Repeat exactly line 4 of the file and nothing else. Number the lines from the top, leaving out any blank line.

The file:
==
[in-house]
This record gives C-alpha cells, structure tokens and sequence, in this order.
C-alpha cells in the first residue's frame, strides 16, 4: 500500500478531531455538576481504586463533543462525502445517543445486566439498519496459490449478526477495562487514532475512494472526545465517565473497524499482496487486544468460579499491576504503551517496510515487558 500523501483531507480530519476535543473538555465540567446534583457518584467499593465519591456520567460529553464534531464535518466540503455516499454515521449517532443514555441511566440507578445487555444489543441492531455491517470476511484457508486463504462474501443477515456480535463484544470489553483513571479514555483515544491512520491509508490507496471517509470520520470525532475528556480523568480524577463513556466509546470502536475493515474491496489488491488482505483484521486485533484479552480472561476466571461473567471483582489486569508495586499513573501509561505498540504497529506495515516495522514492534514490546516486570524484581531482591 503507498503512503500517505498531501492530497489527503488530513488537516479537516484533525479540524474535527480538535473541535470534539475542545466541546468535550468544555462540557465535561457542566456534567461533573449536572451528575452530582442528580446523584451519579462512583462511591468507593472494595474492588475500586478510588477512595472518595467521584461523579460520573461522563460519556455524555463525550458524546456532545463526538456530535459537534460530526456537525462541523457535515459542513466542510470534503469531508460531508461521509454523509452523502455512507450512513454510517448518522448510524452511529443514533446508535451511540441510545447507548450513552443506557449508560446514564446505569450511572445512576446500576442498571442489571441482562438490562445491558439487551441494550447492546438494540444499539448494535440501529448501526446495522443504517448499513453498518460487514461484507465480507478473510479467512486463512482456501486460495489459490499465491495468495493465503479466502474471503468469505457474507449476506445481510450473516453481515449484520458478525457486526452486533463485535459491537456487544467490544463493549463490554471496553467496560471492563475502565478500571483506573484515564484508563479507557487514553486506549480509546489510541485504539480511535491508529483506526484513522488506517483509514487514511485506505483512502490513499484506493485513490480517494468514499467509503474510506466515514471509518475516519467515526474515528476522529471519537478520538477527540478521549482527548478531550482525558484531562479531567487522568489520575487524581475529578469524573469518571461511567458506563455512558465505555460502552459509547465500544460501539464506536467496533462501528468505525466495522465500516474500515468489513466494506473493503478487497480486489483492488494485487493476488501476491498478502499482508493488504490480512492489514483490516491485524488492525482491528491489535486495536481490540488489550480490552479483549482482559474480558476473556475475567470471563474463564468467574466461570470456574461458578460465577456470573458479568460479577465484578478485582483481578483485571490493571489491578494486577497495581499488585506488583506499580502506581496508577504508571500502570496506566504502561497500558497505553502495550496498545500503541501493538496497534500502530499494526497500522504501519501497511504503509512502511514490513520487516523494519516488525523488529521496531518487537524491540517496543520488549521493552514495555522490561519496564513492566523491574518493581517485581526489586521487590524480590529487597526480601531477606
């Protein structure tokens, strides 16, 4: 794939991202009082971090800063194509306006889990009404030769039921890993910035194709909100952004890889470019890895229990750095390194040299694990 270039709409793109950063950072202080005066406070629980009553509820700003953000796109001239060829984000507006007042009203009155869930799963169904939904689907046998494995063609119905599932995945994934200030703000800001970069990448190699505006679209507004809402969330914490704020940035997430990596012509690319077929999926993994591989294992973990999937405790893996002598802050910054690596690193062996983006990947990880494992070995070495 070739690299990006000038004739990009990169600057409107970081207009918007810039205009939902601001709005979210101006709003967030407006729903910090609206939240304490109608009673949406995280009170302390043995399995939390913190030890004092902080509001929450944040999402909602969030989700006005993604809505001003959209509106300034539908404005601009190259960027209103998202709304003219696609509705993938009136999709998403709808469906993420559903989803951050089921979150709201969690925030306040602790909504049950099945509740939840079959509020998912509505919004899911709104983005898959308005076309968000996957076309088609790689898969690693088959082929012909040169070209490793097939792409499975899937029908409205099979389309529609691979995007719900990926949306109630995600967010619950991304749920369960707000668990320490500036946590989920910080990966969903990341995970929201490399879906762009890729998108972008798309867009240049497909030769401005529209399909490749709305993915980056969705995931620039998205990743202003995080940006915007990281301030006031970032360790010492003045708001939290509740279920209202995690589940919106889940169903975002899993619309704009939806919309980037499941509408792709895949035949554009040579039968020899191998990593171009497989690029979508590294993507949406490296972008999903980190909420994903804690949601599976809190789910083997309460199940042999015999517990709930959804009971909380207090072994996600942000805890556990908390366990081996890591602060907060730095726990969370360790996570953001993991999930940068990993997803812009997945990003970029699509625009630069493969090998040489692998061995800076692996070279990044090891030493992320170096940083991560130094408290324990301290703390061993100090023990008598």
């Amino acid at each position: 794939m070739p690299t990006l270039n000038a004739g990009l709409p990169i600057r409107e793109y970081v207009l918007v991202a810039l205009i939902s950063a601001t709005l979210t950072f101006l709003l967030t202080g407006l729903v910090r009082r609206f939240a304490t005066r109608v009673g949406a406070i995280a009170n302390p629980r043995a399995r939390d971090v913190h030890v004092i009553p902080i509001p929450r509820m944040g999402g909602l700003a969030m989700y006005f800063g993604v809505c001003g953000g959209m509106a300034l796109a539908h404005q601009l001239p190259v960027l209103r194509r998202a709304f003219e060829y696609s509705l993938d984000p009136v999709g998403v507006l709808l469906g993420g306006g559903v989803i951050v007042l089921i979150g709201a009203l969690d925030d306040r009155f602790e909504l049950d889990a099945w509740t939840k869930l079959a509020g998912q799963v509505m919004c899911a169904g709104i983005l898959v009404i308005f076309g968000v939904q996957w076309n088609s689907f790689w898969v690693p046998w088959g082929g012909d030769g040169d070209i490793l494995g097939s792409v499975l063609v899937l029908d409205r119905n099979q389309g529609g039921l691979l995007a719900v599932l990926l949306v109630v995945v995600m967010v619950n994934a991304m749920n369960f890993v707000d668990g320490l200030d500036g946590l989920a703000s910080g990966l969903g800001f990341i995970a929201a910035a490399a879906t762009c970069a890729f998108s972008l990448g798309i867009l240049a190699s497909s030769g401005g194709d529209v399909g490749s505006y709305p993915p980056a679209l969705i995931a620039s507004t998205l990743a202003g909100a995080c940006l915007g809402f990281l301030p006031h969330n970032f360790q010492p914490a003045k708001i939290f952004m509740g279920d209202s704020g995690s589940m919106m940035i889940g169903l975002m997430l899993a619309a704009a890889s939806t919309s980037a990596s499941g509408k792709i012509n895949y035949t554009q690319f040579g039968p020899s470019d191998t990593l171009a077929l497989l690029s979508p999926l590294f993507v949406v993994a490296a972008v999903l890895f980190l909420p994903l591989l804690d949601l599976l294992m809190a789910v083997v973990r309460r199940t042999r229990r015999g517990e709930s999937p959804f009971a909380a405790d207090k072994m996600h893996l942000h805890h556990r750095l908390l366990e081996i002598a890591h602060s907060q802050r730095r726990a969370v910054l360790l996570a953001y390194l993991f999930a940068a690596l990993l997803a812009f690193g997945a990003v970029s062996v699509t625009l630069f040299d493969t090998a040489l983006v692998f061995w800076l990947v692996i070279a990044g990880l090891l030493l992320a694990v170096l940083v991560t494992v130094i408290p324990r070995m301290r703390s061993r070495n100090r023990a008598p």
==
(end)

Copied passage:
């Protein structure tokens, strides 16, 4: 794939991202009082971090800063194509306006889990009404030769039921890993910035194709909100952004890889470019890895229990750095390194040299694990 270039709409793109950063950072202080005066406070629980009553509820700003953000796109001239060829984000507006007042009203009155869930799963169904939904689907046998494995063609119905599932995945994934200030703000800001970069990448190699505006679209507004809402969330914490704020940035997430990596012509690319077929999926993994591989294992973990999937405790893996002598802050910054690596690193062996983006990947990880494992070995070495 070739690299990006000038004739990009990169600057409107970081207009918007810039205009939902601001709005979210101006709003967030407006729903910090609206939240304490109608009673949406995280009170302390043995399995939390913190030890004092902080509001929450944040999402909602969030989700006005993604809505001003959209509106300034539908404005601009190259960027209103998202709304003219696609509705993938009136999709998403709808469906993420559903989803951050089921979150709201969690925030306040602790909504049950099945509740939840079959509020998912509505919004899911709104983005898959308005076309968000996957076309088609790689898969690693088959082929012909040169070209490793097939792409499975899937029908409205099979389309529609691979995007719900990926949306109630995600967010619950991304749920369960707000668990320490500036946590989920910080990966969903990341995970929201490399879906762009890729998108972008798309867009240049497909030769401005529209399909490749709305993915980056969705995931620039998205990743202003995080940006915007990281301030006031970032360790010492003045708001939290509740279920209202995690589940919106889940169903975002899993619309704009939806919309980037499941509408792709895949035949554009040579039968020899191998990593171009497989690029979508590294993507949406490296972008999903980190909420994903804690949601599976809190789910083997309460199940042999015999517990709930959804009971909380207090072994996600942000805890556990908390366990081996890591602060907060730095726990969370360790996570953001993991999930940068990993997803812009997945990003970029699509625009630069493969090998040489692998061995800076692996070279990044090891030493992320170096940083991560130094408290324990301290703390061993100090023990008598």